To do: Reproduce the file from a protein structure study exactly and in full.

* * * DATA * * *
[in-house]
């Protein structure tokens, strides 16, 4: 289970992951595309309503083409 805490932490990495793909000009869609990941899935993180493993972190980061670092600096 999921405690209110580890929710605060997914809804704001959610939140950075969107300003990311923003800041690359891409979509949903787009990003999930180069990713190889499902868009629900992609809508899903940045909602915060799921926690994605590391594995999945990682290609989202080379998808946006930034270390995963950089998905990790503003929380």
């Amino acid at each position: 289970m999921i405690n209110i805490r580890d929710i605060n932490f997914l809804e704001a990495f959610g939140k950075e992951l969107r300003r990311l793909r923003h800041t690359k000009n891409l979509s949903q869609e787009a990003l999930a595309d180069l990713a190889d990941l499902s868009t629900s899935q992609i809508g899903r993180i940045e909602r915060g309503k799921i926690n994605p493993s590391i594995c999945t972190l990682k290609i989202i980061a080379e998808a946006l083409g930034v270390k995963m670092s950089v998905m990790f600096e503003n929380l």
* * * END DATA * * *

[in-house]
């Protein structure tokens, strides 16, 4: 289970992951595309309503083409 805490932490990495793909000009869609990941899935993180493993972190980061670092600096 999921405690209110580890929710605060997914809804704001959610939140950075969107300003990311923003800041690359891409979509949903787009990003999930180069990713190889499902868009629900992609809508899903940045909602915060799921926690994605590391594995999945990682290609989202080379998808946006930034270390995963950089998905990790503003929380």
């Amino acid at each position: 289970m999921i405690n209110i805490r580890d929710i605060n932490f997914l809804e704001a990495f959610g939140k950075e992951l969107r300003r990311l793909r923003h800041t690359k000009n891409l979509s949903q869609e787009a990003l999930a595309d180069l990713a190889d990941l499902s868009t629900s899935q992609i809508g899903r993180i940045e909602r915060g309503k799921i926690n994605p493993s590391i594995c999945t972190l990682k290609i989202i980061a080379e998808a946006l083409g930034v270390k995963m670092s950089v998905m990790f600096e503003n929380l």